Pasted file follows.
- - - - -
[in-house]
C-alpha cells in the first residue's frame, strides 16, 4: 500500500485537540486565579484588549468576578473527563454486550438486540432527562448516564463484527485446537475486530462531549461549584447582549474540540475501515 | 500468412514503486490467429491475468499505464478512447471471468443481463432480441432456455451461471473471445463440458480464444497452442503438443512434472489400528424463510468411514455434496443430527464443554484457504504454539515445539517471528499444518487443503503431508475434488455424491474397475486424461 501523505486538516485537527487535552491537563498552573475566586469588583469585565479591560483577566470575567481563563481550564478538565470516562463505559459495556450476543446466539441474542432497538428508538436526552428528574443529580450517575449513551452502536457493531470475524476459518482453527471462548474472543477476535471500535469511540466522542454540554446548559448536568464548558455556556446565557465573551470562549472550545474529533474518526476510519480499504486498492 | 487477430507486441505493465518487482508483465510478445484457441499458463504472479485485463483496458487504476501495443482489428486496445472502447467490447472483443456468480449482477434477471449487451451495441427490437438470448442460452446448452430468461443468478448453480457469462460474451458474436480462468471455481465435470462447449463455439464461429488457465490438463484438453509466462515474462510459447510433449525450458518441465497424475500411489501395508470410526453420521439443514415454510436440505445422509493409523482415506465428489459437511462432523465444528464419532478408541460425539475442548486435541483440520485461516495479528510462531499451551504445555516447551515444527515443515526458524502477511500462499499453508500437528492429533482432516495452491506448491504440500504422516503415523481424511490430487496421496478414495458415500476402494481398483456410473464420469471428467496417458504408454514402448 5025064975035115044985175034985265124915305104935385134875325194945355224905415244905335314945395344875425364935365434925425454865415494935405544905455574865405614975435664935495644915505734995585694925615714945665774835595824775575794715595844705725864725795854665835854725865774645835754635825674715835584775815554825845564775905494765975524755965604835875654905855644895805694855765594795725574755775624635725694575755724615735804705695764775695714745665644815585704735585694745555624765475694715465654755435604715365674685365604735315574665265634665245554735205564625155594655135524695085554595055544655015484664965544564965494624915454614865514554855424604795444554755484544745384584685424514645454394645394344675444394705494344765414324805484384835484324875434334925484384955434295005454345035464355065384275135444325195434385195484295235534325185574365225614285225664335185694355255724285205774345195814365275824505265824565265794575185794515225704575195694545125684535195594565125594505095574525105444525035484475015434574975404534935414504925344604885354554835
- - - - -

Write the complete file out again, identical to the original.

[in-house]
C-alpha cells in the first residue's frame, strides 16, 4: 500500500485537540486565579484588549468576578473527563454486550438486540432527562448516564463484527485446537475486530462531549461549584447582549474540540475501515 | 500468412514503486490467429491475468499505464478512447471471468443481463432480441432456455451461471473471445463440458480464444497452442503438443512434472489400528424463510468411514455434496443430527464443554484457504504454539515445539517471528499444518487443503503431508475434488455424491474397475486424461 501523505486538516485537527487535552491537563498552573475566586469588583469585565479591560483577566470575567481563563481550564478538565470516562463505559459495556450476543446466539441474542432497538428508538436526552428528574443529580450517575449513551452502536457493531470475524476459518482453527471462548474472543477476535471500535469511540466522542454540554446548559448536568464548558455556556446565557465573551470562549472550545474529533474518526476510519480499504486498492 | 487477430507486441505493465518487482508483465510478445484457441499458463504472479485485463483496458487504476501495443482489428486496445472502447467490447472483443456468480449482477434477471449487451451495441427490437438470448442460452446448452430468461443468478448453480457469462460474451458474436480462468471455481465435470462447449463455439464461429488457465490438463484438453509466462515474462510459447510433449525450458518441465497424475500411489501395508470410526453420521439443514415454510436440505445422509493409523482415506465428489459437511462432523465444528464419532478408541460425539475442548486435541483440520485461516495479528510462531499451551504445555516447551515444527515443515526458524502477511500462499499453508500437528492429533482432516495452491506448491504440500504422516503415523481424511490430487496421496478414495458415500476402494481398483456410473464420469471428467496417458504408454514402448 5025064975035115044985175034985265124915305104935385134875325194945355224905415244905335314945395344875425364935365434925425454865415494935405544905455574865405614975435664935495644915505734995585694925615714945665774835595824775575794715595844705725864725795854665835854725865774645835754635825674715835584775815554825845564775905494765975524755965604835875654905855644895805694855765594795725574755775624635725694575755724615735804705695764775695714745665644815585704735585694745555624765475694715465654755435604715365674685365604735315574665265634665245554735205564625155594655135524695085554595055544655015484664965544564965494624915454614865514554855424604795444554755484544745384584685424514645454394645394344675444394705494344765414324805484384835484324875434334925484384955434295005454345035464355065384275135444325195434385195484295235534325185574365225614285225664335185694355255724285205774345195814365275824505265824565265794575185794515225704575195694545125684535195594565125594505095574525105444525035484475015434574975404534935414504925344604885354554835